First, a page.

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Writing Migration Conference

In light of the global importance of contemporary migrations of populations, from Latin America to the US and Canada, from North Africa and the Middle East to Europe, and in many other directions, the German Studies Committee of the University of Oregon, has organized a conference titled ‘Writing Migration’. The conference is an interdisciplinary gathering of talks on contemporary migrations (and some historical backgrounds and precedents) in a global context, on the writing of migration, and on the migrations of writing, along crucial South-North, East-West regional trajectories and transitions. Border-contexts considered include: Mexico-US; Africa-Europe; Middle East-Europe.  Contemporary and modern philosophical perspectives invoked include transborder studies, postcolonial studies, deconstruction, media studies, and ordinary language philosophy. All presentations are free and open to the public.

The Writing Migration Conference will take place on May 3rd and 4th, 2018. Sessions will be held in the Knight Library Browsing room. In addition, there is a special talk by Father Alejandro Solalinde planned for 5:30 in PLC 180. The conference is free and open to the public.

   

Tentative Schedule

May 3rd Knight Library Browsing Room

11:00-11:15 Introduction: Jeffrey Librett (German and Scandinavian, UO)

11:15-1:00 Session One: Migrations in Reality, Thought, and Text

Moderator: Martin Klebes (German and Scandinavian, UO)

  • Lynn Stephen (Anthropology, UO), “Attacking Family Unity and Racial and Economic Diversity: Ending TPS Status for Central Americans and Haitians and Beyond”
  • Mushira Habib (Comparative Literature, UO), “Migration in Claudia Rankine’s American Lyric”

1:00-3:00 Lunch Break

3:00-5:00 Session Two: Hybridity of Culture in the Colonial Borderlands

Moderator: Prisilla Sanchez (German and Scandinavian, UO)

  • Pedro Garcia-Caro (Latin American Studies, UO), “From the Stacks to the Stage: Recovering Transborder Latinx Cultural History (1789-2018)”
  • Gordon Sayre (English, UO), “The Villasur Massacre of 1720: Nuevo Mexico and la Louisiane collide on the Great Plains”
  • Olga Sanchez-Saltveit (Theater Arts, UO), “Tricks to Inherit: Re-Centering a Transnational Translation on Stage”

5:00-5:15 Coffee Break

May 3rd PLC 180

5:30-7:00 Annual Bartolome de las Casas Lecture on Human Rights: Father Alejandro Solalinde**, “The Migrant’s Path/El Camino del Migrante”

**Co-sponsored by the Division of Equity and Inclusion, the Latin American Studies Program, and the Center for Latin American and Latino/a Studies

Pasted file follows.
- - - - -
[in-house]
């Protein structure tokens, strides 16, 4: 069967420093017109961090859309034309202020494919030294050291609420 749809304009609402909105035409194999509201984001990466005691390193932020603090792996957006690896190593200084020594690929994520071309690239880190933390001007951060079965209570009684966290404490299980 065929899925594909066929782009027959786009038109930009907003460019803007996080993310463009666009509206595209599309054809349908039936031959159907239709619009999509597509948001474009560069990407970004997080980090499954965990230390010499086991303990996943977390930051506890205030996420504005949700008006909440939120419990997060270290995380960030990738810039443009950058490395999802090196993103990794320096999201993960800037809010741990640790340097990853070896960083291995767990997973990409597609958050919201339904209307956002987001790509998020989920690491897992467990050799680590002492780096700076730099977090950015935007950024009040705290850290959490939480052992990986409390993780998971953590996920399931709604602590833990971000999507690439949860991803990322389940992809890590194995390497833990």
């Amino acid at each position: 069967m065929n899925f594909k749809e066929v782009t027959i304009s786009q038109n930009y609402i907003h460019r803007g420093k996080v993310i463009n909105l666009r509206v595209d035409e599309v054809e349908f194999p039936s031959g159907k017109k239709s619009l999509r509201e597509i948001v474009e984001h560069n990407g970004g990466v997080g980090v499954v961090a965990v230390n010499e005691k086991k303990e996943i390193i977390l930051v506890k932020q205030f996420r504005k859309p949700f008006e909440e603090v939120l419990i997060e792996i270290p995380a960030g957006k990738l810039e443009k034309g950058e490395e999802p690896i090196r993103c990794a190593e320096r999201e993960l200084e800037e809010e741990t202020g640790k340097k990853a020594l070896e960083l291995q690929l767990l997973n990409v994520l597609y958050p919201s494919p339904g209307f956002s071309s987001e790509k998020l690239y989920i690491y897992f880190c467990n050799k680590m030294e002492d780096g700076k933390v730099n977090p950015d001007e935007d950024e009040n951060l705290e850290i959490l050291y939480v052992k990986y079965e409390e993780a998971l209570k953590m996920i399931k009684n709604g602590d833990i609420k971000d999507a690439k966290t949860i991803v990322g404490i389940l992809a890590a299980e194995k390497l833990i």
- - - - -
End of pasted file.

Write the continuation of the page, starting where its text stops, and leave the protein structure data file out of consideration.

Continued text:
May 4th Knight Library Browsing Room

9:00-10:30 Session One: Bertolt Brecht’s Mother Courage: Migration’s Alienations

Moderator: Susan Anderson (German and Scandinavian, UO)

  • Dorothee Ostmeier (German and Scandinavian, UO)
  • Michael Najjar (Theater Arts, UO)
  • With actors: Penta Swanson (Mother Courage), Chris Arreola (The Cook), Dashaun Valentino-Vegas (The Chaplain), and Madeline Williams (Kattrin).

10:30-11:00 Coffee Break

11:00-12:30 Session Two: Contemporary Representations of Migration in Northern Europe

Moderator: Michael Stern (German and Scandinavian, UO)

  • Sonja Boos (German and Scandinavian, UO), “‘My Escape /  Meine Flucht:’ Techfugees, Smartphones, and the Construction of a Personal Documentary.”
  • Benjamin Mier-Cruz (German and Scandinavian, UO), Brown-Eyed Boy: Being Swedish and Straight Enough in Berlin in Jonas Hassen Khemiri’s Everything I Don’t Remember

12:30-2:30 Lunch Break

2:30-5:00 Session Three: Migrations of Image and Figure

Moderator: Jeffrey Librett (German and Scandinavian, UO)

  • Thomas Nail (Philosophy, University of Denver), “The Figure of the Migrant” 
  • David Martyn (German, Macalester College), “Grammatical Metaphor? Writing as Migration”
  • Jeff Sacks (Comparative Literature, UC Riverside), “Language Demands: Motion and Pain in Wittgenstein and La’abi”

 

   

This event is organized by the Department of German & Scandinavian, and co-sponsored by:

  • the Department of Romance Languages
  • the Department of Philosophy
  • the Department of Comparative Literature
  • the Department of Latin American Studies
  • CLLAS: Center for Latino/a and Latin American Studies
  • the Global Studies Institute
  • the UO College of Arts & Sciences
  • the Oregon Humanities Center
  • the Division of Equity and Inclusion

The University of Oregon is an equal-opportunity, affirmative-action institution committed to cultural diversity and compliance with the Americans with Disabilities Act. Accommodations for people with disabilities will be provided if requested in advance. For further information contact 541-346-4051.



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